In a much anticipated decision by those in the securities industry, the United States Supreme Court yesterday reaffirmed its stance that no private cause of action exists under Rule 10b-5 against those who aided and abetted a securities law violation.
In the class action case of Stoneridge Investment Partners, LLC v. Scientific-Atlanta, Inc. et al., a group of investors in Charter Communications, Inc. accused two of Charter's suppliers of deliberately entering into backdated contracts with Charter that allowed Charter to issue misleading financial statements. The suppliers did not, however, play any role in preparing or disseminating the misleading financial statements. Nor did the suppliers make any misstatements relied upon by the public or violate a duty to disclose.
The suppliers prevailed on a motion to dismiss at the district court level, on the theory that no private cause of action exists under Rule 10b-5 for aiding and abetting a securities law violation. (See Central Bank of Denver, N.A. v. First Interstate Bank of Denver, N.A., 511 U.S. 164 (1994)). The Eighth Circuit affirmed the district court's decision on the strength of the Supreme Court's decision in Central Bank. The Supreme Court granted certiorari to resolve conflicts within the courts of appeals concerning the breadth and application of its Central Bank decision.
The Supreme Court, in a 5-3 majority opinion written by Justice Kennedy, affirmed the Eighth Circuit's decision. Justice Kennedy's opinion placed great emphasis on the fact that Congress passed the Private Securities Litigation Reform Act of 1995 (PSLRA) due in part to the backlash stemming from the Central Bank decision. Simply stated, cries were heard from around the country after the Central Bank decision that a private cause of action should exist for aiding and abetting a securities law violation. Nevertheless, Congress enacted the PSLRA without including any express or implied language that a private cause of action exists under Rule 10b-5 for aiding and abetting. Instead, Section 104 of the PSLRA directed the SEC to prosecute aiders and abettors.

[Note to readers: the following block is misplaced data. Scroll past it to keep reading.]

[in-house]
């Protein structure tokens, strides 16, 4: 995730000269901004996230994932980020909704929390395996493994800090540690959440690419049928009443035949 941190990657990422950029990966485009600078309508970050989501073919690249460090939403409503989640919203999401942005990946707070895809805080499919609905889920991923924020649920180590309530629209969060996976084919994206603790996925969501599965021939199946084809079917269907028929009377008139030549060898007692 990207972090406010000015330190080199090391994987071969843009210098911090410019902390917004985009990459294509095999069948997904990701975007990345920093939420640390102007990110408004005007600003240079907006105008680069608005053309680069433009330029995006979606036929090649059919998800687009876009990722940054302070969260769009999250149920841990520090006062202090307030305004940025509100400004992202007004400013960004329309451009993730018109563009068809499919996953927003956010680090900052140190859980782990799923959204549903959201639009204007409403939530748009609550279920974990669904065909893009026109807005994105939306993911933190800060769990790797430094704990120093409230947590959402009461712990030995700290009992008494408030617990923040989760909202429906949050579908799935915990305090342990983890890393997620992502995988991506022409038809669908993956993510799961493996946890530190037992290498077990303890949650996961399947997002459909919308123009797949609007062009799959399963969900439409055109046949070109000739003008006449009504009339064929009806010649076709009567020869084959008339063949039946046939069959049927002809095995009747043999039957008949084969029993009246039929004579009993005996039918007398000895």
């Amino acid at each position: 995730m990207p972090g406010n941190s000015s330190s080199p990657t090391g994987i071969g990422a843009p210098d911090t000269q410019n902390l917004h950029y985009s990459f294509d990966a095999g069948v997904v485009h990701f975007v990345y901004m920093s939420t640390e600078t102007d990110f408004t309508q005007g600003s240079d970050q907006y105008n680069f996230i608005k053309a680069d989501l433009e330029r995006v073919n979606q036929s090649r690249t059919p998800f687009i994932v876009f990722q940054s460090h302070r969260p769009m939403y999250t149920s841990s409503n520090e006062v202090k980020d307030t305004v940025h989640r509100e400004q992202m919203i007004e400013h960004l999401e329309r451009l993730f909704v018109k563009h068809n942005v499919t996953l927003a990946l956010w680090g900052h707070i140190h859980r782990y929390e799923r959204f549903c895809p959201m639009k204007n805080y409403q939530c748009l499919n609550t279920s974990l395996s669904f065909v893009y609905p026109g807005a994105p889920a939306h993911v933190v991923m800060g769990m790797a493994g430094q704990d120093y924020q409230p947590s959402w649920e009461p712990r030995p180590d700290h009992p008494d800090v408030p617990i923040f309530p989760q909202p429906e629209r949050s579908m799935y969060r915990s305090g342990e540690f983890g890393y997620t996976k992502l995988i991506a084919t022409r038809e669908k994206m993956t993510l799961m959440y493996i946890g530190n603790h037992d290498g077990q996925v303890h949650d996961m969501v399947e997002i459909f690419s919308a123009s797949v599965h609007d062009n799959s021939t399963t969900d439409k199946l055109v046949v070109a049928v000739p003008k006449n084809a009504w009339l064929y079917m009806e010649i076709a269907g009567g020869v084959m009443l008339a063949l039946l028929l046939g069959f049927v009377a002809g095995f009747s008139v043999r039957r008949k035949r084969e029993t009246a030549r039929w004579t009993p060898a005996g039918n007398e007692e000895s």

Inasmuch as the legislative landscape of pursuing a private cause of action under Rule 10b-5 for aiding and abetting has not changed since the court's decision in Central Bank nearly 14 years ago, the court found no reason to deviate from its Central Bank holding. Thus, the ball is now, once again, in Congress' court to determine whether legislation should be passed creating a private cause of action under Rule 10b-5 for aiding and abetting.
In conclusion, the Supreme Court's decision in Stoneridge Investment strikes yet another blow to plaintiffs in securities fraud class actions and builds upon the court's recent pro-business decisions in cases such as Tellabs, Inc. v. Makor and Dura Pharmaceuticals v. Broudo. There is also no doubt that the Stoneridge Investment decision will allow accountants, lawyers and bankers to breathe a little easier in their day-to-day dealings with clients. Regardless, professionals from all walks of life should not mistake the Stoneridge Investment decision as a free pass to engage in aiding and abetting activities, since the SEC still has the power to prosecute them vis-a-vis the PSLRA.About Buchanan's Securities Litigation Practice Group
The attorneys in our group have wide experience in representing corporations, their officers and directors in SEC enforcement proceedings, hostile takeover litigation, shareholder class and derivative actions, and SEC and FINRA investigations. We have represented professional service firms, including commercial banks, underwriters, accounting firms and brokerages, in actions related to the federal securities acts, broker/dealer consumer actions, insider trading allegations, and all manner of securities arbitrations overseen by FINRA and other SROs.
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